I want to ask a few questions. Is there any historical evidences that: 1. Jesus actually died on the cross 2 . The tomb (Jesus’ tomb ) was indeed empty on the third day and 3. Jesus actually resurrected from the death?
Yes, indeed, there is evidence for the first two. The evidence for your third question, in essence, is the first two. If the first two are true, then the third must be as well, as there is no other viable explanation. Let me explain:
1. There is very strong evidence that Jesus died on the cross. First there is the direct reports of Matthew, Mark, Luke and John. It is inconceivable that the gospel writers could have invented the story of the crucifixion, as those who read the gospels certainly could not be deceived about that!!! Besides, at least three non-Christians also reported the crucifixion of Jesus on the cross in Jerusalem under Pontius Pilate. The first of these was Cornelius Tacitus, the Roman Historian. Writing in the very early second century, in his history known as Annals, Tacitus wrote:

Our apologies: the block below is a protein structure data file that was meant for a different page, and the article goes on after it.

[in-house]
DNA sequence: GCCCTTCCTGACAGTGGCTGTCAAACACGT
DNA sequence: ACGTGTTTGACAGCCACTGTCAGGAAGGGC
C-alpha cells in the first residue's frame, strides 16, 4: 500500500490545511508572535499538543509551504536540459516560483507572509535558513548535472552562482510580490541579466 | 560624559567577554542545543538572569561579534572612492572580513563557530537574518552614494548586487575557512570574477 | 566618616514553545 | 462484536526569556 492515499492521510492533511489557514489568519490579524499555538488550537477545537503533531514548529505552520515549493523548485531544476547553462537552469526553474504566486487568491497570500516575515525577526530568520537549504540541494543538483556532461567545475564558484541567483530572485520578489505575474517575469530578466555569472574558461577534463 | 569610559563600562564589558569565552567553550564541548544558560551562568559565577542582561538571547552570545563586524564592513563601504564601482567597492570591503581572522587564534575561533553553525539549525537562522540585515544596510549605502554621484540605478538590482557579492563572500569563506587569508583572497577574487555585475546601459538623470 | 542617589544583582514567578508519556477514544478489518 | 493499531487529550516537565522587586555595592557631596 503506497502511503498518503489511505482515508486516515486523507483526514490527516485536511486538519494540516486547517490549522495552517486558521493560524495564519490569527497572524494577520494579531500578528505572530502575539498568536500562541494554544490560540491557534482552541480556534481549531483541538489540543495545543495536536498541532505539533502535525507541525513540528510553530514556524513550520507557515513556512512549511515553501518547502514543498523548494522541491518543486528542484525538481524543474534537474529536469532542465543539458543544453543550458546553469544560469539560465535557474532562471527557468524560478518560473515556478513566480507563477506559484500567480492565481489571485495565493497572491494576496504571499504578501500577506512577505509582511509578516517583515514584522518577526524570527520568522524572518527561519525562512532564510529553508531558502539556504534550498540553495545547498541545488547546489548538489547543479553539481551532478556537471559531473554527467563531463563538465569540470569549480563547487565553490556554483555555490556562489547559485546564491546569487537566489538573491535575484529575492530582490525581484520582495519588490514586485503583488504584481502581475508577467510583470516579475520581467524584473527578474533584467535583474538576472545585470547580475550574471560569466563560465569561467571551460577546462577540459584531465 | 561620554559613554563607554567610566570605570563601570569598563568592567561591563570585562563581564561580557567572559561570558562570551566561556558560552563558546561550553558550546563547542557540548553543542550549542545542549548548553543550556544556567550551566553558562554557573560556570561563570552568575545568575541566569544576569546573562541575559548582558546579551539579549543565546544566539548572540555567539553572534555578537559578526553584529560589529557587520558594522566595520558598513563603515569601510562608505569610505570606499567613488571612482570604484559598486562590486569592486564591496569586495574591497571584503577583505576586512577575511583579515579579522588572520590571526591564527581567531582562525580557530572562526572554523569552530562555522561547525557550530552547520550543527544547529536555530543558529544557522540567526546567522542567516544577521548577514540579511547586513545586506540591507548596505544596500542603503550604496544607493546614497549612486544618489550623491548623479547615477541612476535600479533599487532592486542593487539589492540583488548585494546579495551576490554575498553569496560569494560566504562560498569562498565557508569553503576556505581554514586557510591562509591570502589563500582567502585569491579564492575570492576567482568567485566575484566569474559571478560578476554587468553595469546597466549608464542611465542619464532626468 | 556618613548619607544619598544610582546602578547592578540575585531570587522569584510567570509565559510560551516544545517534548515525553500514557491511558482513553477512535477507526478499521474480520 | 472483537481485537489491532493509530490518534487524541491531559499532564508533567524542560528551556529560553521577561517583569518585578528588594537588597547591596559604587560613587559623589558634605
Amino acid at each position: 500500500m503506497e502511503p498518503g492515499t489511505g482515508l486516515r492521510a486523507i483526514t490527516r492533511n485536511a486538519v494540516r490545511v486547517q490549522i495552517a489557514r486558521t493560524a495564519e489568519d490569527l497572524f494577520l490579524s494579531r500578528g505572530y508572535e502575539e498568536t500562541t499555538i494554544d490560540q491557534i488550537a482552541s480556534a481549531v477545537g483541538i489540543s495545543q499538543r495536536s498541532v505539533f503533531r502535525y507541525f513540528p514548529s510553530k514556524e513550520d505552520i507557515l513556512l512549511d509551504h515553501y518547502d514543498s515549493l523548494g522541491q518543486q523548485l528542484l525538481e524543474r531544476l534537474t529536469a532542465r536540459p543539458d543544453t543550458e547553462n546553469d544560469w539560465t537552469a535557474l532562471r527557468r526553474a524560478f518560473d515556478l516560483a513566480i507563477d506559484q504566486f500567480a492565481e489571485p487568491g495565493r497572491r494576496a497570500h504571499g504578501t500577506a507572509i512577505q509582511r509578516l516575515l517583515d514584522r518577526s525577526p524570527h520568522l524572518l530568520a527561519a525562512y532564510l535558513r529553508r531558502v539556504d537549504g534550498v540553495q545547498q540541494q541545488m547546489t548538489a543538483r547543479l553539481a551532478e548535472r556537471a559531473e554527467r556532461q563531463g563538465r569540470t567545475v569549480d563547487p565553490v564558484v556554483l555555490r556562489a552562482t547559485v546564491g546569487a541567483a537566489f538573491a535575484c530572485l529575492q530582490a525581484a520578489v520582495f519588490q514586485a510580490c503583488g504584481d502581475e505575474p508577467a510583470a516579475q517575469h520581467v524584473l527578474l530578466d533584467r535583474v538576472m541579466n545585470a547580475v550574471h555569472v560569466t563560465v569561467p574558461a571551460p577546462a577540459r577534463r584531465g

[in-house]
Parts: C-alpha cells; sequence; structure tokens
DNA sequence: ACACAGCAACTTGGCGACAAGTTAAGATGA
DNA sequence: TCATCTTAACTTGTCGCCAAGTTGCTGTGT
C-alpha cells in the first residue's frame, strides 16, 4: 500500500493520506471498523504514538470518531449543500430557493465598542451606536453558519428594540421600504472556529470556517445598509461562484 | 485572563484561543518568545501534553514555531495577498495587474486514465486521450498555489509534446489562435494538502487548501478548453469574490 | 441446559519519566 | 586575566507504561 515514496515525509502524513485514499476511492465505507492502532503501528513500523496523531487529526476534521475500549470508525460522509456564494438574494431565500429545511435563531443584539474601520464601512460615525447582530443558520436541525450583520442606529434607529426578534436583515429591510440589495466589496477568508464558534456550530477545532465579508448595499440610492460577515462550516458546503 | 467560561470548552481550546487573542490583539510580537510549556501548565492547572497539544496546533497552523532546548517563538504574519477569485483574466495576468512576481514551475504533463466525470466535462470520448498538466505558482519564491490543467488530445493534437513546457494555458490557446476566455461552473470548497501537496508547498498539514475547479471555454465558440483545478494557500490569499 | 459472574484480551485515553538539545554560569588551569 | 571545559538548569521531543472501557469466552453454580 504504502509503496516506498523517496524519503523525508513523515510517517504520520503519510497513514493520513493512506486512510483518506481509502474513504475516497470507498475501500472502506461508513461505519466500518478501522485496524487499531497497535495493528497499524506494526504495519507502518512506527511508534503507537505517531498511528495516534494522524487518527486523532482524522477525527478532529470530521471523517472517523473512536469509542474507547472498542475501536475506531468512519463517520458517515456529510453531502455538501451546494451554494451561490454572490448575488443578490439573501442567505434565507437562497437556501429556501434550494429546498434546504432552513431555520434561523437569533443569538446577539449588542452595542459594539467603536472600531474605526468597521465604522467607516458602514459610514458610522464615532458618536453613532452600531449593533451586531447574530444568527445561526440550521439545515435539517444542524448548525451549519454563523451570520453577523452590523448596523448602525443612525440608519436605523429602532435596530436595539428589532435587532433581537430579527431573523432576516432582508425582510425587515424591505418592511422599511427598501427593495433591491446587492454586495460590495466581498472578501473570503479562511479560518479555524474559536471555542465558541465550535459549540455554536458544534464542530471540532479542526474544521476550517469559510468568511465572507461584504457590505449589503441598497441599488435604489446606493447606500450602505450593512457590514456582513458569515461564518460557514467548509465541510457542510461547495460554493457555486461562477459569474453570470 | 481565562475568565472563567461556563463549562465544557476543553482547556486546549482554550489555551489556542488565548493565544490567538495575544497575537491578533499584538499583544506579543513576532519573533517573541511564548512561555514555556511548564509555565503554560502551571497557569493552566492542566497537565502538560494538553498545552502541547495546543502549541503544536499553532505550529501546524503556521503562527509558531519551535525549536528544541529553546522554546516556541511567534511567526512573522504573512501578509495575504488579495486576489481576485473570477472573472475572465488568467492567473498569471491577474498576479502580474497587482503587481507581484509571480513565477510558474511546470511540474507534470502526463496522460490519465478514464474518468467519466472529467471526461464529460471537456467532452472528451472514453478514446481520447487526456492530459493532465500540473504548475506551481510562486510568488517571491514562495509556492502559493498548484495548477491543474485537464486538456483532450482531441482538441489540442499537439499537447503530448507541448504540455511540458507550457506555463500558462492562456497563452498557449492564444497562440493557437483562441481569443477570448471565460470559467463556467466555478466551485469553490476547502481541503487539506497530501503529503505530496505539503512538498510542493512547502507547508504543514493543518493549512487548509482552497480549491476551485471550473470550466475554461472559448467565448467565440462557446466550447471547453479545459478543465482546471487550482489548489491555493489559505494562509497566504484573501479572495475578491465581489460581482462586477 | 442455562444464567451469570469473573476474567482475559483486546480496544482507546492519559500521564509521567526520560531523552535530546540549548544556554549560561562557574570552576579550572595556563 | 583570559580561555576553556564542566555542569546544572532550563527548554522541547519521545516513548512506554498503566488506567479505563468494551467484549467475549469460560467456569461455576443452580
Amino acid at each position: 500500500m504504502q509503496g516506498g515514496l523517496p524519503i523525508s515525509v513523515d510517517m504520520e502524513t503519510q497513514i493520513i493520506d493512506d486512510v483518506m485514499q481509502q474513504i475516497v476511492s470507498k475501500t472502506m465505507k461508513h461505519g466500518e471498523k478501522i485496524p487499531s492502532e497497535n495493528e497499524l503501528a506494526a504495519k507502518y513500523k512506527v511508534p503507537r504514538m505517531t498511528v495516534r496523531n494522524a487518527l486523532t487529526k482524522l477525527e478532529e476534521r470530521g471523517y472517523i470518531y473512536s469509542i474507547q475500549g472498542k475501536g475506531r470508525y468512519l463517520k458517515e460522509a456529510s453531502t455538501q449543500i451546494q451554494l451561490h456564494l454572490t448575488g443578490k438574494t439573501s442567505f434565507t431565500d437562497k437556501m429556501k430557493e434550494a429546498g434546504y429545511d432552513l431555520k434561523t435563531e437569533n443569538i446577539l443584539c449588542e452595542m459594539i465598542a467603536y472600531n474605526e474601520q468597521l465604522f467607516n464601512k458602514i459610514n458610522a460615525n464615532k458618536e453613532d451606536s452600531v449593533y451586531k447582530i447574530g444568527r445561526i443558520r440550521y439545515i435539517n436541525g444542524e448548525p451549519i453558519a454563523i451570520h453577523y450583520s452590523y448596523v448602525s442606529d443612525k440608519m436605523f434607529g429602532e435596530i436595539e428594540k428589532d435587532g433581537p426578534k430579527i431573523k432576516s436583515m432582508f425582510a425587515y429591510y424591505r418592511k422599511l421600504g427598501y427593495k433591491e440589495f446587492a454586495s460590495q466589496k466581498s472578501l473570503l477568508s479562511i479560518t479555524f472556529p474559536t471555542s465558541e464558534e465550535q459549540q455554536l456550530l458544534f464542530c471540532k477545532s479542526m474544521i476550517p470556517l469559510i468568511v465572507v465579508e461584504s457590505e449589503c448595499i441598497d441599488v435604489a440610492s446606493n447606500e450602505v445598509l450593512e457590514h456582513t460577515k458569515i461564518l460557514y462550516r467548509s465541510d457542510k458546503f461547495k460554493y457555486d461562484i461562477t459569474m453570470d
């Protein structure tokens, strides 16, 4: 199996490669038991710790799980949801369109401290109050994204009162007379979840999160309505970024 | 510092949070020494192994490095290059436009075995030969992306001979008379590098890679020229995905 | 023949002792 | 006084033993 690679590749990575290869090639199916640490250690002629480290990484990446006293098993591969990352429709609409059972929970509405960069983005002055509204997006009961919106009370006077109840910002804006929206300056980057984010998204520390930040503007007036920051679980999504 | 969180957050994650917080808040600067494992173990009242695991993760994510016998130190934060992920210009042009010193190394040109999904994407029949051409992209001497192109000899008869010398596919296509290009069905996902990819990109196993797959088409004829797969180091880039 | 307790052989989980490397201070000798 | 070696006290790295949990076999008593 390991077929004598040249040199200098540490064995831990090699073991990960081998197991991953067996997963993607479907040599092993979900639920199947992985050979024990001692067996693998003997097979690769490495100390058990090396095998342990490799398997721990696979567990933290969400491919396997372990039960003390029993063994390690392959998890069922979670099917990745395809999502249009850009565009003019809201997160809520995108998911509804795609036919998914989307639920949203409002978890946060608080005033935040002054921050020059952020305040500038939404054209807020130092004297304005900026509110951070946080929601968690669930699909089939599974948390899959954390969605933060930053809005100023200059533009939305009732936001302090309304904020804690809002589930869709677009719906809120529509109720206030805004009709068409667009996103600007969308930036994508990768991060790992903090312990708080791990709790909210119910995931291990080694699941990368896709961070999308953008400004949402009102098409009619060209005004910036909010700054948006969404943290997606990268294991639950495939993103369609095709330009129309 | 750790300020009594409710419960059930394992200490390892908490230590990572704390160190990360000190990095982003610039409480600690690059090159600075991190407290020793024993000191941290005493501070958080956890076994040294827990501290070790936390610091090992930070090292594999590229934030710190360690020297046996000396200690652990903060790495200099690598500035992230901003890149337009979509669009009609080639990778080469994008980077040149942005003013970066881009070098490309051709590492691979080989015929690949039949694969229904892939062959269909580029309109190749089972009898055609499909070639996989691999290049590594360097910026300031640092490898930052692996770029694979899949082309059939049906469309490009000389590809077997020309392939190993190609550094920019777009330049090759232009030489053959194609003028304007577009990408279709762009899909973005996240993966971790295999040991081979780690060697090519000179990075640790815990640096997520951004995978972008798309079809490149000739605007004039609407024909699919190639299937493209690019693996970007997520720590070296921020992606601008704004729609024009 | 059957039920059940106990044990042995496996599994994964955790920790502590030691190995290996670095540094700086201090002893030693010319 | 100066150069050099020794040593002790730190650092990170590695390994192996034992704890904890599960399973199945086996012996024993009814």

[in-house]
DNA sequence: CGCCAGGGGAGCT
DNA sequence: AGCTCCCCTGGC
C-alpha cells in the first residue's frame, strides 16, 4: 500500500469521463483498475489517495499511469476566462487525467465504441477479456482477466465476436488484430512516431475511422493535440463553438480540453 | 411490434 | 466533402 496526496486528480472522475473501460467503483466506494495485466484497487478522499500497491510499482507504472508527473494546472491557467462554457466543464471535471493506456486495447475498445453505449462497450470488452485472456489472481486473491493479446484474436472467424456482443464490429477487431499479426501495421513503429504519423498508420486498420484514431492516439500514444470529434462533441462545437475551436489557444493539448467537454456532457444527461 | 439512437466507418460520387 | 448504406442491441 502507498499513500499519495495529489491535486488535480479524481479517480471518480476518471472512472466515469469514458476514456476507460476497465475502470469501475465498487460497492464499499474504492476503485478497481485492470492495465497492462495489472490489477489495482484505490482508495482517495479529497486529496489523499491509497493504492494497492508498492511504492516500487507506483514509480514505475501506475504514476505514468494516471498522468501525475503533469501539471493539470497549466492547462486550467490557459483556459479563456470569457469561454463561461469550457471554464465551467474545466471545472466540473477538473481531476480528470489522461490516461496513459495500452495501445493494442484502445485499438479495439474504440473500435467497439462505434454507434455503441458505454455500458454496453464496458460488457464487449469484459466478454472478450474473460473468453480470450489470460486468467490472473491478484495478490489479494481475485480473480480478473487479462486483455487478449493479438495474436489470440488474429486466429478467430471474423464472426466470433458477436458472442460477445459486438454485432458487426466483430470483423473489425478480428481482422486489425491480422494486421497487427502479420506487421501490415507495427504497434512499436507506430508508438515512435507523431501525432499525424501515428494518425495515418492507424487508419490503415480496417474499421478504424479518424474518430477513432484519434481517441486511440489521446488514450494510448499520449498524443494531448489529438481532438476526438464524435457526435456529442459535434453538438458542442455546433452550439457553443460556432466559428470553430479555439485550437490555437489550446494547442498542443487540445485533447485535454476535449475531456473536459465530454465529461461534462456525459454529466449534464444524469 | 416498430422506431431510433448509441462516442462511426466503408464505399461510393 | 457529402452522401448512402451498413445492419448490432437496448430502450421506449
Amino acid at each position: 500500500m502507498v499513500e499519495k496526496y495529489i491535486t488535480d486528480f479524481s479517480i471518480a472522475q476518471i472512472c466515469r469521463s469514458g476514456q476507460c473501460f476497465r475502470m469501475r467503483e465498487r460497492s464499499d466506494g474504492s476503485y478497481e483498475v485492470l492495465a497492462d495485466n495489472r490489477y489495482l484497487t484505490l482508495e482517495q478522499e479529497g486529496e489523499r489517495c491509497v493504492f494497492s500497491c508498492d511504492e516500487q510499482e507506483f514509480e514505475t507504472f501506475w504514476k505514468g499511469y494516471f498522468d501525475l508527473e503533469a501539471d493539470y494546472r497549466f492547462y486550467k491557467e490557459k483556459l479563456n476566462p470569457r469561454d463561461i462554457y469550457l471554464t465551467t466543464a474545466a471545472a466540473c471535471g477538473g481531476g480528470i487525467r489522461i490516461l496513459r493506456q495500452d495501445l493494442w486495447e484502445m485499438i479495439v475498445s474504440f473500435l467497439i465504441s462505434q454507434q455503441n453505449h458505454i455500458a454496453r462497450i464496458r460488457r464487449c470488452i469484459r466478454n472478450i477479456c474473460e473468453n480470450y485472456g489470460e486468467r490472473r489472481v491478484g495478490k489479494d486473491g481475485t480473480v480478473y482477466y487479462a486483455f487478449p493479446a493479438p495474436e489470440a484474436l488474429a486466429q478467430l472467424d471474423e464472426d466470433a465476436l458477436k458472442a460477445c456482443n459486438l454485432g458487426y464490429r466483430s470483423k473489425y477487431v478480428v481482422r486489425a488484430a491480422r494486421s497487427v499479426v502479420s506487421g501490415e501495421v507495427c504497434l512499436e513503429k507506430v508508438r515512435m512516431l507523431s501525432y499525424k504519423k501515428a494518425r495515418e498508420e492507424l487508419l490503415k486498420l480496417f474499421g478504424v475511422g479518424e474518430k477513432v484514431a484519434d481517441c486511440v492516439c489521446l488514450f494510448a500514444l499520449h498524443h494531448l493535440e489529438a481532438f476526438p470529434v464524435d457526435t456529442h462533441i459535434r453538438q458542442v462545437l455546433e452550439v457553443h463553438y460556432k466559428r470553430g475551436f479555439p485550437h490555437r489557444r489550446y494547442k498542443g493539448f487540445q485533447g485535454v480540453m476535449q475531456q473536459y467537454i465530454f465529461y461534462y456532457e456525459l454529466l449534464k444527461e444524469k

Not all the relief that could come from the man, not all the bounties that the prince could bestow, nor all the atonements which could be presented to the gods, availed to relieve Nero from the infamy of bbeing believed to have ordered the conflagration, the fire of Rome. Therefore, to squelch the rumor, Nero created scapegoats and subjected to the most refined tortures those whom the common people called ‘Christians,’ [a group] hated for their abominable crimes. Their name comes from Christ, who, during the reign of Tiberius, had been executed by the procurator Pontius Pilate. Suppressed for the moment, the deadly superstition broke out again, not only in Judea, the land which originated this evil, but also in the city of Rome, where all sorts of horrendous and shameful practices, from every part of the world converge and are fervently cultivated.
Then there is the testimony of the Jewish historian Flavius Josephus in his Antiquities of the Jews, published in AD 94: